Part 1: Life and Works
On February 14, 1888, Zhao Zichen was born into a small merchant’s family in Xinshi Town, Deqing County, Zhejiang Province. His grandparents were both well known, but his family was now in decline and his life was one of struggle. In his childhood, Zhao Zichen accompanied his grandmother to the neighboring Protestant church to attend worship. In his youth, he studied medicine and went into business successively.
At the age of 15, he resolutely gave up the opportunity to receive traditional education and chose to study at Suiying College, a western school with a new teaching system and advanced culture and scientific knowledge. In the same year, he transferred to a school in Soochow (Suzhou) founded by the American Southern Methodist Episcopal Church. He studied at a high school attached to the university and was successfully admitted to Soochow University a few years later.
In his early days at Soochow, Zhao Zichen was disgusted with Christianity. His anti-religious enthusiasm at that time won him the sobriquet of “vanguard”. Then in 1907, Zhao Zichen was baptized as a Christian under the influence of John R. Mott, the director general of the World Student Christian Federation, and D. L. Anderson, the president of Soochow University. At the age of 17 (1905), Zhao Zichen was ordered by his parents to marry Dingzhen, the girl of a small businessman who was two years older than he. They had a daughter, Zhao Luoyi, and three sons: Zhao Jingxin, Zhao Jingde, and Zhao Jinglun.
In 1910, Zhao Zichen graduated from Soochow (Suzhou) University and stayed on to teach middle school English, mathematics, and the Bible. He did well as a student, winning the praise of teachers and classmates. For a period of time, he was very enthusiastic about spiritual life and was also active in personal evangelism. There were many students who became believers because of his persuasion. In half a year, 17 students were baptized. After nearly two years of opposition from his family, he finally led his parents and wife to be baptized.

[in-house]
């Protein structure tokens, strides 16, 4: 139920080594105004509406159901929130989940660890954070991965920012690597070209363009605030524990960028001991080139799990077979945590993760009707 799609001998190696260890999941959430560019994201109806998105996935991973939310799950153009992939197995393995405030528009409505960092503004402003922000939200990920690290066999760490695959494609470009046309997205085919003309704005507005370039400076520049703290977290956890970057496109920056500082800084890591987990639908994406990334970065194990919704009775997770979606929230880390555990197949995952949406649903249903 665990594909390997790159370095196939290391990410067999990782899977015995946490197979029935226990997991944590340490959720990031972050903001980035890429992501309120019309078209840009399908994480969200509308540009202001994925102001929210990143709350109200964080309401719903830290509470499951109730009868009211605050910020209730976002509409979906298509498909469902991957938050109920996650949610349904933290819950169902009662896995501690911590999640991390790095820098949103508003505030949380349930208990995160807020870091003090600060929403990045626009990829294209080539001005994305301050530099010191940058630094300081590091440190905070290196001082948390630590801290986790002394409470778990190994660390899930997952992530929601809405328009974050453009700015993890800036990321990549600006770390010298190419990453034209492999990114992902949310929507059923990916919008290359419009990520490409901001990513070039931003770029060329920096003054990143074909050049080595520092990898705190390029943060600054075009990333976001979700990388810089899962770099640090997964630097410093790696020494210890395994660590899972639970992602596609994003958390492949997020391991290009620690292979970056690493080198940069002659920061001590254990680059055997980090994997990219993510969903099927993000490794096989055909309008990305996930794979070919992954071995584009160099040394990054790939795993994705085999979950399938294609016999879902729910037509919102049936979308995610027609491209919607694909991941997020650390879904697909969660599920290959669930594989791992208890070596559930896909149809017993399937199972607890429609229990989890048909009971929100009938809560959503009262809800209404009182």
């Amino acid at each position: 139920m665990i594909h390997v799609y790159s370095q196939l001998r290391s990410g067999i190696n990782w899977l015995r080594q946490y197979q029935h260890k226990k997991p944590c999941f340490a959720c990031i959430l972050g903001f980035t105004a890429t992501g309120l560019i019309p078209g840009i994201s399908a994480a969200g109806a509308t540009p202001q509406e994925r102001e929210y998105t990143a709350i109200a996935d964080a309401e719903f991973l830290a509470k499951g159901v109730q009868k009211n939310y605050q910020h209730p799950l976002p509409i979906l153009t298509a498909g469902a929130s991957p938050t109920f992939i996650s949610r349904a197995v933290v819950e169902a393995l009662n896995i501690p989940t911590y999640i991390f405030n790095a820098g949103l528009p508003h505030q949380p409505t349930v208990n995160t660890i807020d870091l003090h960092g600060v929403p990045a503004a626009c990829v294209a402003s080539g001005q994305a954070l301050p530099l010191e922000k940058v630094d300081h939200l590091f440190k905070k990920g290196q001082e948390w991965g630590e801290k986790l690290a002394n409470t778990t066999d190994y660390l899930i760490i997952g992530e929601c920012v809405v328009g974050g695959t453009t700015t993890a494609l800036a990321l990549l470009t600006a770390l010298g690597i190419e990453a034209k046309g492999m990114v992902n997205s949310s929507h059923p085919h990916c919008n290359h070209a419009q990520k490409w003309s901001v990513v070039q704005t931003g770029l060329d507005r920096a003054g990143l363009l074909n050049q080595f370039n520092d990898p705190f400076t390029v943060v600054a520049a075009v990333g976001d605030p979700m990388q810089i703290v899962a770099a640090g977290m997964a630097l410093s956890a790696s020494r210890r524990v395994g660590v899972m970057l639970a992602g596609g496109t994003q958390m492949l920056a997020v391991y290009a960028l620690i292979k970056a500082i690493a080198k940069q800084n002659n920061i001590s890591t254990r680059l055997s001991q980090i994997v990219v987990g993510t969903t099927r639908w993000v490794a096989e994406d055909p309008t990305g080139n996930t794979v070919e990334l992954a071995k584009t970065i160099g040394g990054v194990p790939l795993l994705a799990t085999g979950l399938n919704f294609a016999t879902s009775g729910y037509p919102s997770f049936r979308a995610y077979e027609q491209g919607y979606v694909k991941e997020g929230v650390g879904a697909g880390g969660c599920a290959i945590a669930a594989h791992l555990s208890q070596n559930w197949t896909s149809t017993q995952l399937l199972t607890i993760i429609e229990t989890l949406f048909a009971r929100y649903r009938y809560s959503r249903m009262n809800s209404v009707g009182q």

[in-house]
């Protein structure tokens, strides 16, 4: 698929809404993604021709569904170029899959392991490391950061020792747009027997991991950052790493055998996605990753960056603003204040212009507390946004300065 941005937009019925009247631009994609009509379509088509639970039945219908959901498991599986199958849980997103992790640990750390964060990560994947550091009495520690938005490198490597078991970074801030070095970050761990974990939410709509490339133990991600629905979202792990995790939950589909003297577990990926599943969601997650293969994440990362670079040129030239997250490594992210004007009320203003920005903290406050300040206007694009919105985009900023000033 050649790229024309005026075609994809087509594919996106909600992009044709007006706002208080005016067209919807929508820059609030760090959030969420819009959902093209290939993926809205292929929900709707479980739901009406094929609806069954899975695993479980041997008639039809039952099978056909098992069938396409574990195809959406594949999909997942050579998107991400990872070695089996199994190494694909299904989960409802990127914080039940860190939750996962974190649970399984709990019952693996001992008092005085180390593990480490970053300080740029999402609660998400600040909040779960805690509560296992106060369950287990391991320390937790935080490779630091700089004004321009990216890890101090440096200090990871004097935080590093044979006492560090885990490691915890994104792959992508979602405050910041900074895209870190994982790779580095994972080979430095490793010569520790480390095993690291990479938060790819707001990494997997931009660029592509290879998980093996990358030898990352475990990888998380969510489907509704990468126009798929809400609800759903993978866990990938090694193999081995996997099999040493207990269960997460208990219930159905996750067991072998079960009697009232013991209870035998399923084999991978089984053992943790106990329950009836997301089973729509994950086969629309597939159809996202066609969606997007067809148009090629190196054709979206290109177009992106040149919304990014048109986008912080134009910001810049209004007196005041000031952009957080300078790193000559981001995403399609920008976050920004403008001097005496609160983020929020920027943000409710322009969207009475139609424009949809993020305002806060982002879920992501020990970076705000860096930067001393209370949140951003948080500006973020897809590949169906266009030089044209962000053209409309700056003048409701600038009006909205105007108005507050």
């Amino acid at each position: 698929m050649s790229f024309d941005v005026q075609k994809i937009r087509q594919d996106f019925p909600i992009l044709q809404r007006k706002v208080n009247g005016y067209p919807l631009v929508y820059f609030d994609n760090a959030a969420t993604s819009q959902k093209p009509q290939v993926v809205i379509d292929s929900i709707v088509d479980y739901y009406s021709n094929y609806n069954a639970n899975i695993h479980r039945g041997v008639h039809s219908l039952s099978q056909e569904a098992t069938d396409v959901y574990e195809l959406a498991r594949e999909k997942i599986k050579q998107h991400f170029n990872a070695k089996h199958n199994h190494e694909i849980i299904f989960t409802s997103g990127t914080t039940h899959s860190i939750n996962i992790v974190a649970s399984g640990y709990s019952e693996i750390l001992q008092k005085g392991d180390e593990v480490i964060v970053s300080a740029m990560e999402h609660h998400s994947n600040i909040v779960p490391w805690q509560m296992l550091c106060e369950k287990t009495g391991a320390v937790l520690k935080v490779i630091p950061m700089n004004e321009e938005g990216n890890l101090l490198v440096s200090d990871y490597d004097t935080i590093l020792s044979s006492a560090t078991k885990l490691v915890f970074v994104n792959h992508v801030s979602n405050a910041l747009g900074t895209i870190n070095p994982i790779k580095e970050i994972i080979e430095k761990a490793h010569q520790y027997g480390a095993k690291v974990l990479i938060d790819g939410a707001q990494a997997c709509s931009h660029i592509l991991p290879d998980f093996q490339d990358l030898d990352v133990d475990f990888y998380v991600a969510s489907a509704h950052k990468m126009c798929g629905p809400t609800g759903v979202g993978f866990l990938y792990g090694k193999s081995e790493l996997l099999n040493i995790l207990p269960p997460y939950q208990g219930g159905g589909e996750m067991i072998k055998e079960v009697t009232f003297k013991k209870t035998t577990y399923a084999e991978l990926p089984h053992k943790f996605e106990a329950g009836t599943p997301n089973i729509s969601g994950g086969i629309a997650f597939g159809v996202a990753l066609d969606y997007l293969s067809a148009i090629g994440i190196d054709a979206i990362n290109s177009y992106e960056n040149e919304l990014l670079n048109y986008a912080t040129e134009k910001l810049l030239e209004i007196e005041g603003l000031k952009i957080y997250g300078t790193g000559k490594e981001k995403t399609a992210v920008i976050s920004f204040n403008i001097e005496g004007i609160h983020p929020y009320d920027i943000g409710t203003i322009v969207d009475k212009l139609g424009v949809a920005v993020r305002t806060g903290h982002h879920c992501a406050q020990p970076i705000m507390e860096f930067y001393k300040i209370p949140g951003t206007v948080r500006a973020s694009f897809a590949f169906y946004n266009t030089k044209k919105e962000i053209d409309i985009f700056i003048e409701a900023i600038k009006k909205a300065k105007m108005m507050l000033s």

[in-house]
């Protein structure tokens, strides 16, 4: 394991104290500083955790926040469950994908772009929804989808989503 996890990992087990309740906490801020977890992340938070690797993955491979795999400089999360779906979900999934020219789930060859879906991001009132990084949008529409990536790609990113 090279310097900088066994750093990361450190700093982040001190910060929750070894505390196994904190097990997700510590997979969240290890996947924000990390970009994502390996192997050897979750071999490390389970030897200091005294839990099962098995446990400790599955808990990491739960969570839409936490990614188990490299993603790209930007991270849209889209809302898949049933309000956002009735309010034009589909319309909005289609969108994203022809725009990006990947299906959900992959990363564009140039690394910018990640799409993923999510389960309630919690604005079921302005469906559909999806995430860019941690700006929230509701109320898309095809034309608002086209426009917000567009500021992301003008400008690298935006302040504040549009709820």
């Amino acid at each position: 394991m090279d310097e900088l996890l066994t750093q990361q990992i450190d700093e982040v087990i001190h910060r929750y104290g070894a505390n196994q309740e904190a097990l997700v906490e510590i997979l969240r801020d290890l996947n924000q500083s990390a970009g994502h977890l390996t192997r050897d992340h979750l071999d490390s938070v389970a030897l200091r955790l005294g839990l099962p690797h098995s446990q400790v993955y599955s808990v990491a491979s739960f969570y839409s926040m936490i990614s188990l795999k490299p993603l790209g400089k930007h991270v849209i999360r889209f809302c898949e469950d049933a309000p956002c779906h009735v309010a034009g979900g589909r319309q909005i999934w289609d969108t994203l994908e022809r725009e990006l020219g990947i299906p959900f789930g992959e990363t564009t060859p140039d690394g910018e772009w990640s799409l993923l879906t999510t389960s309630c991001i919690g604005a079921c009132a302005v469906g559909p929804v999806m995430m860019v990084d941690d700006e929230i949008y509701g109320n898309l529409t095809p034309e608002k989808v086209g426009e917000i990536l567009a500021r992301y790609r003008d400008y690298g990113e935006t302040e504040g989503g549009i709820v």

At this time, his journey of faith was at a stage where experience and reason were not in harmony, however, and he was often at a loss as to how to give a reasonable explanation for religious experience. In the summer of 1914, on behalf of the Southern Methodists in China, he went to Oklahoma, USA, to attend the General Meeting of the Southern Methodists. In the fall of the same year, he entered Vanderbilt University in Tennessee, USA, to study theology, while at the same time taking courses in sociology and philosophy.
After more than three years of study, Zhao Zichen received a master’s degree in sociology and a bachelor’s degree in theology. He also won a medal from the founder of the school for his outstanding performance as a student. He had become a Chinese theologian accepted by American liberal theology with the traditional mindset of the Methodists.
After Zhao Zichen returned to China in 1917, he served as a professor at Soochow University. In 1922, he was promoted to the position of Dean of the Faculty of Letters.
Faced with the scientific and rational thoughts advocated by the New Culture Movement, as well as the rising nationalist sentiments reflected in the “Anti-Christian movement” and the Northern Expedition, Zhao Zichen began his process of constructing an authentic Chinese Christianity and an authentic church. During this period, Zhao Zichen published columns in the journal of which he was editor-in-chief, “Truth and Life” and the “Wenshe Monthly” to discuss the issue of the indigenization of Christianity, and to promote the necessity and ways of the indigenization of Christianity.
Zhao Zichen published nearly a hundred papers on the construction of a true natural theology. He also published many representative theological and literary works such as Christian Philosophy, Xue Ren, and The Life of Jesus. He called his Christian Philosophy “the first book of religious philosophy written by the Chinese.” This work and The Philosophy of the Life of Jesus, which “invented the personality of Jesus”, are representative works of his early thought.
In 1922, Zhao Zichen participated in the “Eleventh World Christian Student League” held at Tsinghua University, the “Christian National Conference” held in Shanghai, and the “First National Conference of the National Aspirational Mission” held in Guling. The concurrent speech showed that Zhao Zichen already enjoyed a high reputation in the Christian academic and church circles at the time. In 1925, at the invitation of John Leighton Stuart, the president of Beijing Yenching (Yanjing) University, Zhao Zichen accepted a teaching position in the School of Religion and joined Yanjing University in 1926.